By Katy Reeve
Valley residents can expect an improved commute while driving the Loop 101 between Pima Road in Scottsdale and the Interstate 17 interchange. New lanes will be added in each direction on this stretch of the heavily-traveled portion of the Loop 101.
According to Maricopa Association of Governments (MAG), the project will address bottlenecks along the Loop 101 at Interstate 17, Cave Creek Road, State Route 51 and Tatum Boulevard. On average, residents in the metropolitan Phoenix area currently spend 35 hours per year sitting in traffic.
While these lane expansions should help traffic congestion initially, officials expect this portion to get busier in years to come as the Phoenix metro area continues to grow. Phoenix is currently the sixth largest city in the U.S. and home to 1.5 million people. The greater metropolitan area ranks 11th nationwide with 4.7 million and shows no signs of slowing that growth. According to the U.S. Census Bureau, Maricopa County was the fastest-growing county in the country in 2017.
The project is expected to start in early 2019 with a planned completion date sometime in early 2021. The plans according to the Arizona Department of Transportation (ADOT) include the following improvements:
• Ramps and frontage road connection improvements at 10 locations along the freeway
• One additional general-purpose lane between Pima Road and Interstate 17 in each direction
• Auxiliary lane between Cave Creek Road and 7th Street in each direction
• Drainage and technological improvements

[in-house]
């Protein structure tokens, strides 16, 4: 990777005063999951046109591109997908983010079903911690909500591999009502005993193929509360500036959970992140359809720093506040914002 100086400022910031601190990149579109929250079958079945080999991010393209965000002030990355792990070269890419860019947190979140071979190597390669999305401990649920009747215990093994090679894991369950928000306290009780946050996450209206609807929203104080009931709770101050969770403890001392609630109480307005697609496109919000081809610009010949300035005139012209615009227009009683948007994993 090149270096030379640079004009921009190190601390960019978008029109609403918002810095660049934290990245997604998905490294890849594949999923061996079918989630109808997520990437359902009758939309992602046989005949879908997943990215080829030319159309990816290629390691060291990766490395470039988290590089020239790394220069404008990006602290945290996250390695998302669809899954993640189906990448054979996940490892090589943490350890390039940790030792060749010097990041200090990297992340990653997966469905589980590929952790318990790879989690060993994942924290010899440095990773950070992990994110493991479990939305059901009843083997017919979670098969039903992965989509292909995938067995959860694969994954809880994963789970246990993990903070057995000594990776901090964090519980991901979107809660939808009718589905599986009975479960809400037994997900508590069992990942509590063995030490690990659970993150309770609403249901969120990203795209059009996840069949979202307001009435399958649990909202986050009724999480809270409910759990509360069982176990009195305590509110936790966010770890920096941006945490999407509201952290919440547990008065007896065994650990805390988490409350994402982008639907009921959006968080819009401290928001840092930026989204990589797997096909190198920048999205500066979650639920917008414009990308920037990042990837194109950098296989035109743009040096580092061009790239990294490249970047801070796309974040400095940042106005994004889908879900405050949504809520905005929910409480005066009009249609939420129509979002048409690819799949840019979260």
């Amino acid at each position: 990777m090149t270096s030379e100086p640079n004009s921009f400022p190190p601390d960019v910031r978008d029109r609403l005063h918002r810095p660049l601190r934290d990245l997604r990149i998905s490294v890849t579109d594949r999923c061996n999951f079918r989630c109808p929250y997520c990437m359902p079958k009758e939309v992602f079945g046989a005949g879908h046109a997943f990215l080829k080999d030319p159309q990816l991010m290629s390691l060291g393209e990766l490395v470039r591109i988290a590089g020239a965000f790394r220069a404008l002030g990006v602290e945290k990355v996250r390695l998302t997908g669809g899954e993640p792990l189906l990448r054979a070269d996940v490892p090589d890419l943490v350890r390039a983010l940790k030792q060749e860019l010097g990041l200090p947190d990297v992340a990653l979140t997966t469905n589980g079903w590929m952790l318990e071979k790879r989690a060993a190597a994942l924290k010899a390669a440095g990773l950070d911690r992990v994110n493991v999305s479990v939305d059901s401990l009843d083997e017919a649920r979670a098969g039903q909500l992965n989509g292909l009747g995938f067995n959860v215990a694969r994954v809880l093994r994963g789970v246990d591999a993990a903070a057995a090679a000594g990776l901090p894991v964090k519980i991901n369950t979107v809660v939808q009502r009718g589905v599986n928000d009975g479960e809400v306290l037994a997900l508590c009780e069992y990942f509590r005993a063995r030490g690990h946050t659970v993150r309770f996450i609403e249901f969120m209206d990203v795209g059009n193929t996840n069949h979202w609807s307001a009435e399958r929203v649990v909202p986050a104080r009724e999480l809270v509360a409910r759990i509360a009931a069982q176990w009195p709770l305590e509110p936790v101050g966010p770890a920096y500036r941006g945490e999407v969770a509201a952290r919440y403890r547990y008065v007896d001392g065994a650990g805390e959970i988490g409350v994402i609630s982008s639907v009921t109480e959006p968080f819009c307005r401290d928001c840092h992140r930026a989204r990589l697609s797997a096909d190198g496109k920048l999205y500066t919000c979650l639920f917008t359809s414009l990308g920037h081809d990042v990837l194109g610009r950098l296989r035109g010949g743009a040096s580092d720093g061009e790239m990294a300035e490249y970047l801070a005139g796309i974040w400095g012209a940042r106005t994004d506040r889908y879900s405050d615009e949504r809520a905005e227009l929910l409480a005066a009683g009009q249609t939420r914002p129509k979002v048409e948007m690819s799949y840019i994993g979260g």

• Installing rubberized asphalt overlay to reduce noise
• Constructing noise or retaining walls where needed
• Improvements to pavement markings
A critical component to this project, the ADOT Noise Team works to mitigate noise for federal projects as required by the National Environmental Policy Act. For more than 20 years, Arizona highways and city streets have been resurfaced with rubberized asphalt as they reach their normal life expectancy. Initially known for helping reduce the disposal of used tires, rubberized asphalt has only recently been recognized for its traffic noise reduction.
According to ADOT’s Quiet Pavement and Noise Program website, rubberized asphalt consists of regular asphalt paving mixed with rubber from used tires that would otherwise end up in landfills. Rubberized asphalt has the benefit of being smoother and quieter. Noise readings have shown the rubberized asphalt generally reduces tire noise by an average of 4 decibels. Approximately 1,500 tires are used for every lane-mile of rubberized paving, which can put a major dent in the 2 million used tires that are generated annually in Maricopa County.
In early 2019, ADOT is expected to hold informational meetings and two community open houses, one in Phoenix and one in Scottsdale, prior to the start of construction. Dates, times and locations of the community open houses will be announced in advance. To learn more about this project, visit ADOT’s Central District Projects at www.azdot.gov.